The last issue, and one which is quite involved is the issue of “Animals reared for human consumption”.The domestication of animals as sources of food, clothing and power probably first occured in the Middle East between 7000 and 10,000 years ago.Agriculture, the domestication of animals and the cultivation of plants provided people with a food supply which was reliable enough to allow permanent settlement and the development of civilization.Today in Australia, the farming of animals is a major contributor to the strength of the economy, but as people are becoming better educated and more aware of the “cruelty to animals” issue, society is starting to question the way in which we slaughter and manipulate animals, and many people, including animal liberationists, are now totally opposed to the production of animals for human consumption.
Many Australians are urban dwellers and think of farms as idyllic places, with green, rolling pastures where cattle lazily graze and where hens peck happily away at the grains lying around the hayshed.This image is certainly promoted in advertising and in children’s story books,but is not an entirely true one.Farming is about productivity, producing more meat, eggs wool and grain.Because of this, farming methods have developed to maximise output.An example of this is extensive or factory farming.This produces animals in a relatively small space , often indoors where food and water is brought to them and where their movements are highly restricted.Intensive farming is the subject of much debate worldwide, mainly from an animal welfare point of view.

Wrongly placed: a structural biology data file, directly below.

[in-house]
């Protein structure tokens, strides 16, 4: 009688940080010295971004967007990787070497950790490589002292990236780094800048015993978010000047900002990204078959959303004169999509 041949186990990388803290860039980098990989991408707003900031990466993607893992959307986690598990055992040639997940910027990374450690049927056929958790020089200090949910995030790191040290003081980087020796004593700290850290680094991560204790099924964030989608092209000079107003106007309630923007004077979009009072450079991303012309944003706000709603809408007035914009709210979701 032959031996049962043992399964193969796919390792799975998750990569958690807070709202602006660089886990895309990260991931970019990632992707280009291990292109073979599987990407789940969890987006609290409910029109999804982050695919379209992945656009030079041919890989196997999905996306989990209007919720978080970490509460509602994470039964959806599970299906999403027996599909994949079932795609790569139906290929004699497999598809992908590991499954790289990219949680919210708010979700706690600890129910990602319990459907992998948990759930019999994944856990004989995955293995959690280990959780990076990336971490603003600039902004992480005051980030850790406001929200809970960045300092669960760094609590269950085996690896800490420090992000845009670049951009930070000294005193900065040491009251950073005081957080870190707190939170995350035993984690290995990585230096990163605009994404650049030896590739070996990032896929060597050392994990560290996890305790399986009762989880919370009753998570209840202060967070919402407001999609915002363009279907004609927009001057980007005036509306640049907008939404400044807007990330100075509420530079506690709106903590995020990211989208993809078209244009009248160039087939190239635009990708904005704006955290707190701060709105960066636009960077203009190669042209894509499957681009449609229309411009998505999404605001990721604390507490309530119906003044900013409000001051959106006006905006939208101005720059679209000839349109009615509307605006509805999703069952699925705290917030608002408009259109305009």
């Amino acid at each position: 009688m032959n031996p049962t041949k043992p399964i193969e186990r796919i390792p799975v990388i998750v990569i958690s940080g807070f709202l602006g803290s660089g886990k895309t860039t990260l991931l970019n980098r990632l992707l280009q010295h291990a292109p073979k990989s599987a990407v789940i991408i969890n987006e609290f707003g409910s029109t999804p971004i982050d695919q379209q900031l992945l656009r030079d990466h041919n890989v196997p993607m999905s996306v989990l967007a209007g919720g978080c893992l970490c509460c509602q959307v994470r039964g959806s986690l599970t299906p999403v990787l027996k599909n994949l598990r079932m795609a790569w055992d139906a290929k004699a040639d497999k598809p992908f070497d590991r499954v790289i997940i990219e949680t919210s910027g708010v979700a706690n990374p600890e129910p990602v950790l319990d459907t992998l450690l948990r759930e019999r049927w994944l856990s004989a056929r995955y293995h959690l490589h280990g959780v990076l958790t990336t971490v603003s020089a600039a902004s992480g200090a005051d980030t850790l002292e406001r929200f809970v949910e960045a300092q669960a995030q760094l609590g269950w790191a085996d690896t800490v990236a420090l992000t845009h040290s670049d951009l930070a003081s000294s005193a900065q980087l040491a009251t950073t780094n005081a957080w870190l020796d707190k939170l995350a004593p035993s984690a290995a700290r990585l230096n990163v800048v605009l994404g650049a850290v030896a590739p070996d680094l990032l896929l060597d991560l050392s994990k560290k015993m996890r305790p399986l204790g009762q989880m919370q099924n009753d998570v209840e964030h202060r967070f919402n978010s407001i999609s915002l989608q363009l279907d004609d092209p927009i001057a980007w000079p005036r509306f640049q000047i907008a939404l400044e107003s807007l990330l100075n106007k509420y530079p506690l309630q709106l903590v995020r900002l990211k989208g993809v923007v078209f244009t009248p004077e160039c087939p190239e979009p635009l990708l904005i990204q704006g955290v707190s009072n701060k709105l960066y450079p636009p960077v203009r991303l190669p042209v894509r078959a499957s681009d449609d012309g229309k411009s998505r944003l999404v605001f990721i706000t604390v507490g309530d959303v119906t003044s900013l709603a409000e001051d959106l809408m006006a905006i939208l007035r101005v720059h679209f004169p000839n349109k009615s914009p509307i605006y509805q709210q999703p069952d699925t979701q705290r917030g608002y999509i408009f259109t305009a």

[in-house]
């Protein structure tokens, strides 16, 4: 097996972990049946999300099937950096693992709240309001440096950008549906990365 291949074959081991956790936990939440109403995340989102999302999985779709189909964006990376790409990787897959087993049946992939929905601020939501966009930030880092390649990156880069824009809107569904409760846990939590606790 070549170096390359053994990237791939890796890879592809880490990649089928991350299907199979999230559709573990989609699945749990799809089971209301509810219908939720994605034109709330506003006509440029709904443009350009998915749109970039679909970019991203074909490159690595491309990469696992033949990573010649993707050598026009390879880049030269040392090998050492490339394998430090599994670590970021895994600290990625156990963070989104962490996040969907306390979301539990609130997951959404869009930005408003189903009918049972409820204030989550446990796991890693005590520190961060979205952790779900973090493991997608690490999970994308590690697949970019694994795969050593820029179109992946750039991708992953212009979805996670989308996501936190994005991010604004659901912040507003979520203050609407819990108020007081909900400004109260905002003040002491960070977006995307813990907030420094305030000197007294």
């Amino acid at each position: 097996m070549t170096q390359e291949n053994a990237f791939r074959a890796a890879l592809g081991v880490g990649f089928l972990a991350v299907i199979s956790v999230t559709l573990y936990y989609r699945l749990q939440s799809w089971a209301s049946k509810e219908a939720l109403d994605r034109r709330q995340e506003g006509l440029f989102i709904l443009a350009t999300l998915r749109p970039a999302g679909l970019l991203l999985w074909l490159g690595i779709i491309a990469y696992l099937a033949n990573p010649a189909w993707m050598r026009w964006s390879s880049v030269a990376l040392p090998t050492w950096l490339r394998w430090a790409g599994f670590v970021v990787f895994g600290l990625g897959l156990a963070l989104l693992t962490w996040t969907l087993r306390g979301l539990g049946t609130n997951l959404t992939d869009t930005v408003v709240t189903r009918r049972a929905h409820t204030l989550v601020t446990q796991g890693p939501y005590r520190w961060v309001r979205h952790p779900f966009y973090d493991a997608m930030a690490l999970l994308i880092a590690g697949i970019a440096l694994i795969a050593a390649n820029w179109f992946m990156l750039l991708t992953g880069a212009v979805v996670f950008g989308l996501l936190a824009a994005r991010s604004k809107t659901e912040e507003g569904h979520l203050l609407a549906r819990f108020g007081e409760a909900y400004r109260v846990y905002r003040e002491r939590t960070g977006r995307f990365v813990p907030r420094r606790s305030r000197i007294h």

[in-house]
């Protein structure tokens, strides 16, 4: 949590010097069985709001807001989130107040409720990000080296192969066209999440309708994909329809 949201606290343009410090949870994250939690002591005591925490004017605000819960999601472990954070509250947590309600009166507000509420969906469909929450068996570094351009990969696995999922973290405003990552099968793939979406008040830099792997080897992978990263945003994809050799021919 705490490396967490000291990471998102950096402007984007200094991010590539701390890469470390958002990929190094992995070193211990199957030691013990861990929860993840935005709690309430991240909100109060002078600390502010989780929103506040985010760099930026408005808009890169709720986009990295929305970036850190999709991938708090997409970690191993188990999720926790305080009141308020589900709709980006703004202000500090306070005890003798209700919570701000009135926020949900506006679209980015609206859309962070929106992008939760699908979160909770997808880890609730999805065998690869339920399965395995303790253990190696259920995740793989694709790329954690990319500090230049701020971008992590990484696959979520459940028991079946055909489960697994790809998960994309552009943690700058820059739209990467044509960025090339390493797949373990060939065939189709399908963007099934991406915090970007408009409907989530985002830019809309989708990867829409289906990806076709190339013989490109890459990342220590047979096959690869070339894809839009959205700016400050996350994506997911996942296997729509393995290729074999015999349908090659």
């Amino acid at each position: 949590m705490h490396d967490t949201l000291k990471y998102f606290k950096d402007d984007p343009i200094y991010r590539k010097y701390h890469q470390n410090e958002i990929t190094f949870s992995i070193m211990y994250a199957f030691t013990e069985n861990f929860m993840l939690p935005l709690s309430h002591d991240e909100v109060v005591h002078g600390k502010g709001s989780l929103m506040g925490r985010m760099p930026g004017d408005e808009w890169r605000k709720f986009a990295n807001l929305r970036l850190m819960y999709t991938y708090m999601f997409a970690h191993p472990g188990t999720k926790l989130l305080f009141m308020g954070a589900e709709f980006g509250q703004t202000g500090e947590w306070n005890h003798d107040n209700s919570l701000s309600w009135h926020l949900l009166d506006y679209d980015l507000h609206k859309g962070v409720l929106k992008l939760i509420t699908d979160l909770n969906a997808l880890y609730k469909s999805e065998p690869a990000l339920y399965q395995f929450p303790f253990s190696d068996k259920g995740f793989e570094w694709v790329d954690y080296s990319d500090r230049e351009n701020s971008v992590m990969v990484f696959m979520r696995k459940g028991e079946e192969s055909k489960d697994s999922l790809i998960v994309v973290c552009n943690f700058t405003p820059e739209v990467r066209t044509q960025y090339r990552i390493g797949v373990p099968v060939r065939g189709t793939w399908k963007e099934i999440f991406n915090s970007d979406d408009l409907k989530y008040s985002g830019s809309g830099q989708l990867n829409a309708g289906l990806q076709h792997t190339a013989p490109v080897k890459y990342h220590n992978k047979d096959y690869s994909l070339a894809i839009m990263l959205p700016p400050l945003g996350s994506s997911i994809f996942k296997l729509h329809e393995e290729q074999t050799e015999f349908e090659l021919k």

Examples of two animals that are almost excessively produced through intensive farming are pigs and chickens.Intensive farming of pigs is the production of animals in a totally indoor environment.From birth to slaughter, the animals are housed in sheds with concrete floors.Under these conditions, the animals are totally dependent on the farmer for all their requirements.Piglets that are born in intensive farms are born in farrowing pens.These pens are designed to prevent the sow from sitting on her piglets.As such, the sow is unable to turn around and can only take a few steps forwards or backwards.